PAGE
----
Around the Badger State

The snow that fell last week across the north is diminishing and has disappeared where it fell in the southeast.
NOAA satellite images show the rapid loss of snow from April 15 to 16. One on April 15 one shows the southeast snow band well. Then by the 16th it's gone.
Most lakes south of Highway 64 are now ice-free. There are still some flowages and lakes in the north with ice, but temperatures are supposed to be increasing this week.
The ice is off of the North and South Fork of the Flambeau and soon the redhorse will be running. The river level is very high, nearing the flood stage.
Walleye are running up the major Lake Michigan tributaries such as the Oconto, Menominee, Peshtigo and Wolf rivers. There was heavy fishing pressure reported on all rivers this week. This last week was slower for anglers on the Fox River, with the slower bite attributed to cool temperatures and wind.
There was quite a bit of fishing activity on Door County's Whitefish Bay, Hibbards and Heins creeks on Saturday. Steelhead were seen in the streams that were running a little high, but clear. Steelhead fishing on other Lake Michigan tributaries was slower this week. Anglers fishing the Kewaunee River had mixed results. Suckers have begun running and anglers fishing for steelhead were catching upwards of 10 suckers. Fishing pressure on the Root River remained fairly high both above and below the steelhead facility but catches were few and far between.
Windy and cold weather had Lake Michigan waters rough, with significant waves and whitecaps and waves crashing over piers and break walls. The few anglers that were out on the Milwaukee River did not report any fish caught.
Fisheries staff anticipate that the lake sturgeon spawning run on the Winnebago System will commence at some point over the next week. Water temperatures are still a little cold, but warmer temperatures in the forecast later this week and weekend could get the fish more active.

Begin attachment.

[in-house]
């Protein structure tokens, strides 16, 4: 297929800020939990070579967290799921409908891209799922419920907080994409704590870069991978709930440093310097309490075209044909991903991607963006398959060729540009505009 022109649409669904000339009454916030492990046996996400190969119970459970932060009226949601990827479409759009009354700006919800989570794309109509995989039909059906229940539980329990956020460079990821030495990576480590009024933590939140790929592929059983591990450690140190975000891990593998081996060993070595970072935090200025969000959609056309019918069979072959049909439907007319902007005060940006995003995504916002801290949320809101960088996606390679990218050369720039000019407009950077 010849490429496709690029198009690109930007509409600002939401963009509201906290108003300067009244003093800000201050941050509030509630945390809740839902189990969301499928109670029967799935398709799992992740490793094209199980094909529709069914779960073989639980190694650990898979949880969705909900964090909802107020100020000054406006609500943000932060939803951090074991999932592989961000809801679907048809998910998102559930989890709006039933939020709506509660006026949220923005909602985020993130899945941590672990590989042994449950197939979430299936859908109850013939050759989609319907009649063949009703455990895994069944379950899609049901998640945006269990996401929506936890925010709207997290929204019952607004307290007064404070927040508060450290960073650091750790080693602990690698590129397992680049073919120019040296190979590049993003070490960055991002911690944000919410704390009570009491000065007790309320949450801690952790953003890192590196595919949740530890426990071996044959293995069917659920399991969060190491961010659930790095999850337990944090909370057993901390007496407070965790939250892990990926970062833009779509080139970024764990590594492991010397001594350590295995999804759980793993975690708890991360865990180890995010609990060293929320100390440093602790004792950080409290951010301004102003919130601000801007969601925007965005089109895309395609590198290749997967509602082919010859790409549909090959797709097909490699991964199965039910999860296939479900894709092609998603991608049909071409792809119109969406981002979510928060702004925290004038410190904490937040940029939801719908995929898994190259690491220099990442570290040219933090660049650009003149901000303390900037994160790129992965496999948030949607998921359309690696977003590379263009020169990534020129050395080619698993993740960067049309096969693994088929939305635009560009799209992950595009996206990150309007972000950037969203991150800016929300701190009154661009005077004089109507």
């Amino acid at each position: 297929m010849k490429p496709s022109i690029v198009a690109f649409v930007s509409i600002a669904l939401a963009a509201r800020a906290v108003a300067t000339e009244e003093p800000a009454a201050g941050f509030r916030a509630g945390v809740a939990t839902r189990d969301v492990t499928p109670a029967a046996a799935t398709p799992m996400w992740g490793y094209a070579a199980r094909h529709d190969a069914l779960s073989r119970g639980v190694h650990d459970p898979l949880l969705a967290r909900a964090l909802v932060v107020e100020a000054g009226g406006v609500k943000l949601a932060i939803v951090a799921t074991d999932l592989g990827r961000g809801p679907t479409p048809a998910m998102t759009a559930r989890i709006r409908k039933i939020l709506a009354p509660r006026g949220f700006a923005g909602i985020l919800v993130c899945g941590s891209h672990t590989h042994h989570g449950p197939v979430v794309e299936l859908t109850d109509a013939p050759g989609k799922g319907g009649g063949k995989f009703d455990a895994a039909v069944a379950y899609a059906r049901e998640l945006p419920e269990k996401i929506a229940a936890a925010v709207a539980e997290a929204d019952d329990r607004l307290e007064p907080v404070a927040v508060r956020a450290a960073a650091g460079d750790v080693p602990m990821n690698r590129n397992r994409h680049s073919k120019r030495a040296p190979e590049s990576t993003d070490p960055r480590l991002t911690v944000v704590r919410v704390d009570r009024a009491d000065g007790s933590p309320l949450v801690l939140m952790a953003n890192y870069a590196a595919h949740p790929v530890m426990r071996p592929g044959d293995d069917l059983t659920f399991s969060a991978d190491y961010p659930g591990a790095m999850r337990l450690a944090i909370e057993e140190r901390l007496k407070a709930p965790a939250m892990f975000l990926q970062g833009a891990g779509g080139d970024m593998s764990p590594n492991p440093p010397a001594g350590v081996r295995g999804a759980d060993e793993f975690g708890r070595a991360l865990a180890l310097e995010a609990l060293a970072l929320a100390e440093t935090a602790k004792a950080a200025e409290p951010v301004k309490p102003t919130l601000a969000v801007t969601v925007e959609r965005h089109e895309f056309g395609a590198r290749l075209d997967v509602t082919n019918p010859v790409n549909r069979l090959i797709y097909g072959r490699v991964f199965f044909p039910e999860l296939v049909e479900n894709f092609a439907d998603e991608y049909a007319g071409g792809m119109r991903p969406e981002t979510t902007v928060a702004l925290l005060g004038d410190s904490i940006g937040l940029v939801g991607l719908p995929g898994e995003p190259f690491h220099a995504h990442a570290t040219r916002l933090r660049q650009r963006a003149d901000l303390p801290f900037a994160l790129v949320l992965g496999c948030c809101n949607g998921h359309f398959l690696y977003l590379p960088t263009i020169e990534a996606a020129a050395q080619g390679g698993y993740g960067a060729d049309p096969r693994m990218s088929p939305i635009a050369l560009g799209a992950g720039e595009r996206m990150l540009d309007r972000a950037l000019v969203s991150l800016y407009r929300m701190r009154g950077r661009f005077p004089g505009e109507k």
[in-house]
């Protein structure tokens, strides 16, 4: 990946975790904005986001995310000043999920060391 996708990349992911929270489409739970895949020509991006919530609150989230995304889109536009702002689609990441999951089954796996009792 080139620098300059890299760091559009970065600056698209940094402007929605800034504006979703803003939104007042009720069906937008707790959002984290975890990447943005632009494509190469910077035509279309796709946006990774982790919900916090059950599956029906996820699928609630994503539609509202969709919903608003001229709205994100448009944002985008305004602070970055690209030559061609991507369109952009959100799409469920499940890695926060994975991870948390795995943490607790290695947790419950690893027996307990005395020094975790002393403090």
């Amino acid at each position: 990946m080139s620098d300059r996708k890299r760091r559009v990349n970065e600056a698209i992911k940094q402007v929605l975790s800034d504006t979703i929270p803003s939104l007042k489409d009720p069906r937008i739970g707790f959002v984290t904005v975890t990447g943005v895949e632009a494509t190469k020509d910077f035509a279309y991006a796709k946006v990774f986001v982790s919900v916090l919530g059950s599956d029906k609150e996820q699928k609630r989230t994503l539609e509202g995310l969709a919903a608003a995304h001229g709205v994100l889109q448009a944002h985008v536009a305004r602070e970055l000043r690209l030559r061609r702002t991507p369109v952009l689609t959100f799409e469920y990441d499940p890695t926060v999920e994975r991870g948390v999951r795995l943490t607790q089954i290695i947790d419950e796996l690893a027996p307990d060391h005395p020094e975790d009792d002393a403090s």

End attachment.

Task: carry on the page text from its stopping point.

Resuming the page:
Many areas of the state had a wet day for the spring turkey opener. The first period started Wednesday and hunters reported male turkeys have been seen moving frequently.
Deer are feeding very heavily on new growth right now.
Raccoon, skunks and bears are starting to make appearances. Chorus frogs are calling. Pussy willows are starting to bloom in the swamps.
In spring, sharp-tailed grouse perform an elaborate mating dance on a matted patch of ground called a lek. The Namekagon Barrens Wildlife Area is home to Wisconsin's largest population of sharp-tails. The Friends of Namekagon Barrens host sharp-tail viewing opportunities from blinds. There are limited opportunities and spaces fill rapidly. The group recently created additional viewing opportunities. There is a minimum donation of $10 per sharp-tailed grouse blind reservation. Reservations can be made through the group's website at www.fnbwa.org.
Several large raptor flights unfolded, especially on the April 16, when hundreds of red-tailed hawks, turkey vultures and sharp-shinned hawks were on the move.
Loons are starting to shift northward, but some impressive counts continue on southern lakes, including 80-plus on Lake Monona this week.
Earth Day is right around the corner and this Saturday and Monday seven properties are holding Work*Play*Earth Day events. Come out and volunteer with Friends groups and help get parks ready for the busy season ahead. Then stay around and enjoy the fruits of your labor.